Film Review: Loving Vincent

Van Gogh's "All Night Cafe" with the addition of Armand and local policeman

Loving Vincent
Directors Hugh Welchman and Dorota Kobiela
Release date, February 8

Loving Vincent is an extraordinary film on many levels but mainly in its production. Directors Hugh Welchman and Dorota Kobiela have created live-action animated footage, with actors playing scripted roles.

The images of landscapes, interiors and individuals that make up the movie are all based on van Gogh’s own artworks. Each of the film's 65,000 frames is an oil painting on canvas, using van Gogh’s brush strokes and techniques created by a team of 125 painters with digital software being used to seamlessly link the images.

The film is set one year after  Vincent van Gogh's death and is a retelling of the final months of the artist’s life. The local postman, Roulin gets his son, Armand, to deliver Van Gogh's last letter to his brother Theo. 

He visits a number of people including Dr Gachet who housed Van Gogh after his release from an asylum; the proprietor of the local inn, Adeline Ravoux, who was fond of Van Gogh; and a local boatman who had befriended the artist. He also investigates Van Gogh's end and questions who was responsible for his death.

The film opens with the camera zooming into the landscape of Starry Night, which then becomes the location of a café (Café Terrace at Night) whose interior becomes a bar (All Night Café).

Here we encounter several of the characters based on the artist's paintings, including postman Roulin, his son Armand, as well as a drunken soldier (The Zouave).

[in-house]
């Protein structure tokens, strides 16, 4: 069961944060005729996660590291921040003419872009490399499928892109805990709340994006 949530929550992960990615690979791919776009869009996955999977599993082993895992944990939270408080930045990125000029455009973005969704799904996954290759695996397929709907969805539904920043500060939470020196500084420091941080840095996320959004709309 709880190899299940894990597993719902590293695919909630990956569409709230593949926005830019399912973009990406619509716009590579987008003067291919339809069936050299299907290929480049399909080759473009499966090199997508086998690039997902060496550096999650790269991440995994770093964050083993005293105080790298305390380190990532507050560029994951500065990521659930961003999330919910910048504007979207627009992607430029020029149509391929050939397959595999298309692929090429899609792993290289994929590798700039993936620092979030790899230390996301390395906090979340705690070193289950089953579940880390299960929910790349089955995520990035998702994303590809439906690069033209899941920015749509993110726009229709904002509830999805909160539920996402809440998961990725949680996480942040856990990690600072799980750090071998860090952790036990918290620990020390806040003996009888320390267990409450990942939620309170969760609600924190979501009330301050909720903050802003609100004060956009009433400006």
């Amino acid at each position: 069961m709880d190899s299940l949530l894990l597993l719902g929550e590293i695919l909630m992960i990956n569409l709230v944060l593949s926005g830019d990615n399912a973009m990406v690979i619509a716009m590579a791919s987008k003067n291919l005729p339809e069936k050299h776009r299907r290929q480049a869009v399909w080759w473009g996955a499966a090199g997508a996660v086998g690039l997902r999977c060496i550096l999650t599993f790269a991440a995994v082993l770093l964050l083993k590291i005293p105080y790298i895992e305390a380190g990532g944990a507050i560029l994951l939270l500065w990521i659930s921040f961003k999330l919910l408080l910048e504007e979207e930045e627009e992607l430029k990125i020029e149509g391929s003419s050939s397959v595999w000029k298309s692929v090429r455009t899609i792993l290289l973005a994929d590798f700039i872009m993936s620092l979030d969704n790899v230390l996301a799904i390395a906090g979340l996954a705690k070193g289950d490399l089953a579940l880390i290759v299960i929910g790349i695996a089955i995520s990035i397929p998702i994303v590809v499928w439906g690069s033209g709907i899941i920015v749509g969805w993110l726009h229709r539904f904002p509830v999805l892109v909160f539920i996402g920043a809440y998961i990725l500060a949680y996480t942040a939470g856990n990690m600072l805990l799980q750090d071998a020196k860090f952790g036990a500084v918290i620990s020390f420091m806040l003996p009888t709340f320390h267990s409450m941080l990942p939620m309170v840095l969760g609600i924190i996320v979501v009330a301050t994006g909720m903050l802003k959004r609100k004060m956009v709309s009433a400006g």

As we follow Armand's journey we enter other van Gogh landscapes including the area around Arles (Cornfields), Paris (Moulin de la Galette) and Saint Remy (Yellow Wheat).

The artists who have created the thousands of images have used van Gogh’s later impressionist style as well as some of his Japanese-influenced works such as The Sower and Japonaiserie; The Tree while some of the invented views of the artist life have been rendered in a black and white/sepia style, a cross between his drawings and the monochrome paintings such as The Potato Eaters.

The storyline of the film is rather simple and the animation in many respects is primitive but the landscapes and the figures pulsate with colour and energy. We are both drawn into the throbbing swirls of colour and at the same time fascinated with the technical brilliance of the production.

The film may be exploring the life of van Gogh but it also gives a sense of the vision of the world that the artist must have had, seeing the world through a kaleidoscope of forms, colours and light.


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